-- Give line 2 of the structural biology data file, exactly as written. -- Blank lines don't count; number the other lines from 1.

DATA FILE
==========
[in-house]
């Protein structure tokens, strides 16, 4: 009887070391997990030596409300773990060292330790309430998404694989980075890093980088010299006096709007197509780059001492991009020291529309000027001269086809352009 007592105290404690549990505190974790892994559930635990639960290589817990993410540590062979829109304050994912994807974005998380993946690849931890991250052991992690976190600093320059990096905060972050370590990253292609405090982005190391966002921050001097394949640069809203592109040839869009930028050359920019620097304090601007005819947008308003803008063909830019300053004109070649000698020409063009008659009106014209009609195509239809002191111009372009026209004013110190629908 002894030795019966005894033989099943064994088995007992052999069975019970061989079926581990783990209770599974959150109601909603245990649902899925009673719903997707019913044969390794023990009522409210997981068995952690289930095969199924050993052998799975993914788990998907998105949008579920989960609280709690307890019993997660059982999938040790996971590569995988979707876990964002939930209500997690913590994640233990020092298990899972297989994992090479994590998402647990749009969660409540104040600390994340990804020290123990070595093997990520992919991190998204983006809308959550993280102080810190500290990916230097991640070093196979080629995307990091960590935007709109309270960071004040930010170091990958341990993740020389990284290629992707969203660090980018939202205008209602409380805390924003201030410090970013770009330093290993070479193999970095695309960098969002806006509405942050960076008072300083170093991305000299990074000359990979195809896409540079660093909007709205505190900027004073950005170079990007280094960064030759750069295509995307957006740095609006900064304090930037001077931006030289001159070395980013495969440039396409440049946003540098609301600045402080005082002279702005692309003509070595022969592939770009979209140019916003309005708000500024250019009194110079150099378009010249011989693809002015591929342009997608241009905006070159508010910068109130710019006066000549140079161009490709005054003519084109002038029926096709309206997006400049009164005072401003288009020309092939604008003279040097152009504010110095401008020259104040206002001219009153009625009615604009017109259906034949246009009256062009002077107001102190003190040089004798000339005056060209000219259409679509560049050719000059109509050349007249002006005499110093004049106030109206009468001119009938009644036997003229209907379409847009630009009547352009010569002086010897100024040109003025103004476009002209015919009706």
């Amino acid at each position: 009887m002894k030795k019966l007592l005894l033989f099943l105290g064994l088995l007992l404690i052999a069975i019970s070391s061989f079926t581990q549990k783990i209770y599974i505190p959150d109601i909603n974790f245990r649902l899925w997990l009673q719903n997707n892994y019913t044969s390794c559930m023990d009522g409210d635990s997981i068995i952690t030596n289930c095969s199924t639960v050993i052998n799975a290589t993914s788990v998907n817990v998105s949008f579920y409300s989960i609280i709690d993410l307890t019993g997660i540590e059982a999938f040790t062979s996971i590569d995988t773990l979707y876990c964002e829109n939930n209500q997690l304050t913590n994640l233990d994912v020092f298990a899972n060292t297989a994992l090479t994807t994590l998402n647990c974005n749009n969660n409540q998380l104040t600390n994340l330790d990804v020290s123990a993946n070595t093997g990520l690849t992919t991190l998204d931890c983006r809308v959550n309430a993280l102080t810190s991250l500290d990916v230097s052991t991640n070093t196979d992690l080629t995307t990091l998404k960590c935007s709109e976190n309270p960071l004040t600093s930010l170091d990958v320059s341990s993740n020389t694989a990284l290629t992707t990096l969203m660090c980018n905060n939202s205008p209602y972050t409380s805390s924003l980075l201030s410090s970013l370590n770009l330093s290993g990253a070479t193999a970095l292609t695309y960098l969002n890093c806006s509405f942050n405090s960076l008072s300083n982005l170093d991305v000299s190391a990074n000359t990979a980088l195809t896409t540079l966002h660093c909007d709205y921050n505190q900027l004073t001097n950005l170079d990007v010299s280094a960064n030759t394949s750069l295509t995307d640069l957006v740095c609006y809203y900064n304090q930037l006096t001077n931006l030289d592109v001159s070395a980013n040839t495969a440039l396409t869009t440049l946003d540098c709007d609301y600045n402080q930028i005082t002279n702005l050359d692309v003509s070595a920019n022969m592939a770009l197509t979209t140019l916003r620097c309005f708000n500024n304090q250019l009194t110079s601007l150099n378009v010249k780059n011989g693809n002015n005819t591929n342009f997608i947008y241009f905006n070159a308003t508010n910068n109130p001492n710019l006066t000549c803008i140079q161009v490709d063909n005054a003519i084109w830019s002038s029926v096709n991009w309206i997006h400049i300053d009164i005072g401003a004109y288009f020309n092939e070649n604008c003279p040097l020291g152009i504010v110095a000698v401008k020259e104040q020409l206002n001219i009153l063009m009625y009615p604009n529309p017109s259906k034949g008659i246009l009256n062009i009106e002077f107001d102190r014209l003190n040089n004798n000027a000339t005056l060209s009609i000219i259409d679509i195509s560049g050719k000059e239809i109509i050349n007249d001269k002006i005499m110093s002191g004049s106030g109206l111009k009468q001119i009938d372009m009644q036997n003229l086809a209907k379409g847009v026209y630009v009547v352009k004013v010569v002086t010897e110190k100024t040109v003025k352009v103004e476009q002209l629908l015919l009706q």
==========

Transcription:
């Protein structure tokens, strides 16, 4: 009887070391997990030596409300773990060292330790309430998404694989980075890093980088010299006096709007197509780059001492991009020291529309000027001269086809352009 007592105290404690549990505190974790892994559930635990639960290589817990993410540590062979829109304050994912994807974005998380993946690849931890991250052991992690976190600093320059990096905060972050370590990253292609405090982005190391966002921050001097394949640069809203592109040839869009930028050359920019620097304090601007005819947008308003803008063909830019300053004109070649000698020409063009008659009106014209009609195509239809002191111009372009026209004013110190629908 002894030795019966005894033989099943064994088995007992052999069975019970061989079926581990783990209770599974959150109601909603245990649902899925009673719903997707019913044969390794023990009522409210997981068995952690289930095969199924050993052998799975993914788990998907998105949008579920989960609280709690307890019993997660059982999938040790996971590569995988979707876990964002939930209500997690913590994640233990020092298990899972297989994992090479994590998402647990749009969660409540104040600390994340990804020290123990070595093997990520992919991190998204983006809308959550993280102080810190500290990916230097991640070093196979080629995307990091960590935007709109309270960071004040930010170091990958341990993740020389990284290629992707969203660090980018939202205008209602409380805390924003201030410090970013770009330093290993070479193999970095695309960098969002806006509405942050960076008072300083170093991305000299990074000359990979195809896409540079660093909007709205505190900027004073950005170079990007280094960064030759750069295509995307957006740095609006900064304090930037001077931006030289001159070395980013495969440039396409440049946003540098609301600045402080005082002279702005692309003509070595022969592939770009979209140019916003309005708000500024250019009194110079150099378009010249011989693809002015591929342009997608241009905006070159508010910068109130710019006066000549140079161009490709005054003519084109002038029926096709309206997006400049009164005072401003288009020309092939604008003279040097152009504010110095401008020259104040206002001219009153009625009615604009017109259906034949246009009256062009002077107001102190003190040089004798000339005056060209000219259409679509560049050719000059109509050349007249002006005499110093004049106030109206009468001119009938009644036997003229209907379409847009630009009547352009010569002086010897100024040109003025103004476009002209015919009706």